Scalawag is interested in untold stories, fresh perspectives, and original thought covering the nuances of life, politics, and culture in the American South. We publish nonfiction, poetry, and fiction, as well as political coverage and photo essays.

For journalistic writing: If you're interested in working on a story that falls into any of the following categories, please send your pitch in the body of an email to, with an indication in the subject line as to which focus area your work falls into.

We pay every contributor.

We're currently seeking stories that fit into the following content verticals:

Arts & Soul

We believe in art and poetry's ability to name that which otherwise can be almost impossible to articulate. Indeed some of the greatest power in Southern art comes in its ability to illuminate the infinite registers of life here—all its profound beauty and haunting cruelty. The South has birthed a cataclysm of brilliant and radical visual art, prose, and music, we want to amplify and share this radical brilliance with our readers.

For our "Arts and Soul" content, Scalawag wants your album/lit/art/show/film reviews. A successful review is one that profiles established and emerging musicians, artists, and authors here in the South while critically and personally engaging the work in the context of the current political and social moment and the artistic traditions at play.

In particular, we seek works on the following themes: rural South, queer South, migrations, emerging traditions, Southern sounds, art as community-building, art and political organizing.

We welcome submissions from both emerging and established art makers, cultural organizers, and writers. Multimedia submissions are welcome. Photoessays should be 8-10 photos with an introduction and detailed captions, or a full length essay (800-1000 words). Other writings should range between 500 and 1500 words.

Race & Place

To riff from Katherine McKittrick ("Black matters are spatial matters"), we believe that race matters are place matters. The way we view and treat the places we're from and the places we make for our communities shape not just who we are, but also what we want our futures to be. And our ability to shape place for our desired futures is heavily shaped by the power dynamics of race, gender, sexuality, ability, and so on. The consequences of those power dynamics are everything from the treatment of Black spaces as "dumping grounds" to the bold creation of dance/pleasure clubs like Pulse in Orlando, by queer people of color—and their heinous destruction.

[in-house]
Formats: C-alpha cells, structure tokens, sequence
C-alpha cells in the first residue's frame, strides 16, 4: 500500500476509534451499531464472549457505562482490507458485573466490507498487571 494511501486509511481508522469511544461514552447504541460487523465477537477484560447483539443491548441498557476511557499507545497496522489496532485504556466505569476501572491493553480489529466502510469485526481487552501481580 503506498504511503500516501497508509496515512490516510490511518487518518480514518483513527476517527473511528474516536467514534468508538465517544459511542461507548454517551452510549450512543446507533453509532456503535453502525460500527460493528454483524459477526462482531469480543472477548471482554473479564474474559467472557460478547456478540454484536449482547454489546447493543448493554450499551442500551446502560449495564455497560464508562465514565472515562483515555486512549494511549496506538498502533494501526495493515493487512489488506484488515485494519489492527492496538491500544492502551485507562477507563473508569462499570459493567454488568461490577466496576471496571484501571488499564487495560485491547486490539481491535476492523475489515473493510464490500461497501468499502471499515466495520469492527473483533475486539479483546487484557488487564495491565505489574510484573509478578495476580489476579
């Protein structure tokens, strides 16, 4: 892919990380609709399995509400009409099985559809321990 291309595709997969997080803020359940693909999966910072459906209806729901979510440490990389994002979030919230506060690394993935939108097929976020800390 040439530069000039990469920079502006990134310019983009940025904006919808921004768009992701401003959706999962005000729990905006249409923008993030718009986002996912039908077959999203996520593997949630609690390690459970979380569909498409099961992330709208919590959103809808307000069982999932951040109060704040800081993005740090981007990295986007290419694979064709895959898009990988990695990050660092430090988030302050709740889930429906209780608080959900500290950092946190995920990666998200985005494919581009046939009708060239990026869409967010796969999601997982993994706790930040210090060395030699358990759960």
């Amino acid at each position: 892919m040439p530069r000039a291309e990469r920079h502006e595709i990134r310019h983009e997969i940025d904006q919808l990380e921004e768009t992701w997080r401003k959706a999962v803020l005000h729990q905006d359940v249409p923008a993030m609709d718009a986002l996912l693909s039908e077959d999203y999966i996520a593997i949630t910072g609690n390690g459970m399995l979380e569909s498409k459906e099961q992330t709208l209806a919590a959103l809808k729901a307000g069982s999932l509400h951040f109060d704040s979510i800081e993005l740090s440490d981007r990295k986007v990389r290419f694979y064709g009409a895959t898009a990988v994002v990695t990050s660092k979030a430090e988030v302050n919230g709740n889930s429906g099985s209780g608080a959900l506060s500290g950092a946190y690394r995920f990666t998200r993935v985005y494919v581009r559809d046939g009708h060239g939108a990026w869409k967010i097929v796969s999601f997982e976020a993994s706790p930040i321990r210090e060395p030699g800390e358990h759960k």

Scalawag's Race and Place initiative seeks to expand traditional conversations about environmental racism, climate change, segregation, gentrification, and freedom movements to better understand both the nuances of how places are made and for whom, and how we can transform power to create the future places of our dreams. We're looking for pitches that consider the connections between these conversations in places as big as nations and as small as living rooms. In particular, we're interested in reported pieces, essays, and even fiction about Black and Latinx rural placemaking, alternative relationships to land, connections between environmental racism and climate change, policing/incarceration and toxicity, radical placemaking for pleasure (e.g, dance clubs, social clubs), and classic investigative reporting on the impact of policies and economies on the placemaking of communities of color.

Stories should range from 800-1,500 words. Investigative articles can be up to 2,000 words. Multimedia submissions are also welcome.

Southern Politics

Help us tell stories about people, policy and power.

Scalawag's political reporting centers the people and communities rallying collective power to change our political landscape. 

We consider ourselves movement journalists—working in solidarity with those pushing back against the systems of oppression perpetuated in this region and beyond. We also want to hear from people who are not trained or working journalists but people who feel misrepresented or maligned by mainstream or traditional media coverage.

We're seeking pitches for reported stories (1,000 – 3,500 words) about elections, regressive policy, and the behind-the-scenes players who pass or block laws:

  • What stories aren't getting coverage in your town? 
  • Who are the candidates, activists or mamas we need to be following?
  • How do you see yourself & your values, your fears & dreams either fetishized or held sacred by those who hold power?
  • Where are communities successfully combating oppression?

We're also seeking:

  • Explainers
  • Photo Essays
  • Q&As / profiles about radical southerners
  • Serialized project ideas examining deep-rooted problems here like voter suppression
  • Multimedia projects
  • Hot takes & humorous critiques (no pitch necessary)

Currently, we're looking for essays themed "The politics of X in the South." 

We're interested in the politics of getting shit done here. We're also interested in how you might fill in the blank for X: The politics of historical preservation of oppressed people and their culture and art or the politics of progressive church potlucks. Pitch us.

We pay every contributor. We pay upon publication. We prioritize pitches from BIPOC.

Please send queries to Katherine at 

Thanks for trusting us with your ideas and work.

We also encourage interested writers to join our contributor list, where we periodically send around topics we're hoping to see covered.

Feel free to view our contributor guide for more on the kinds of stories we generally look for and how to pitch us.

Happy writing!